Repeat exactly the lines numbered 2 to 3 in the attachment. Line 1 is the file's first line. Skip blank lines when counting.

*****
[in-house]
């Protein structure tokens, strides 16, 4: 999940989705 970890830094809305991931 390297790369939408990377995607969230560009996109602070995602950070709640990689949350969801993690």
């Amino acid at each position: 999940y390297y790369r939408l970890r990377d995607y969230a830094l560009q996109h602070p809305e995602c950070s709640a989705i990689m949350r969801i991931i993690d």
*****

């Protein structure tokens, strides 16, 4: 999940989705 970890830094809305991931 390297790369939408990377995607969230560009996109602070995602950070709640990689949350969801993690």
């Amino acid at each position: 999940y390297y790369r939408l970890r990377d995607y969230a830094l560009q996109h602070p809305e995602c950070s709640a989705i990689m949350r969801i991931i993690d």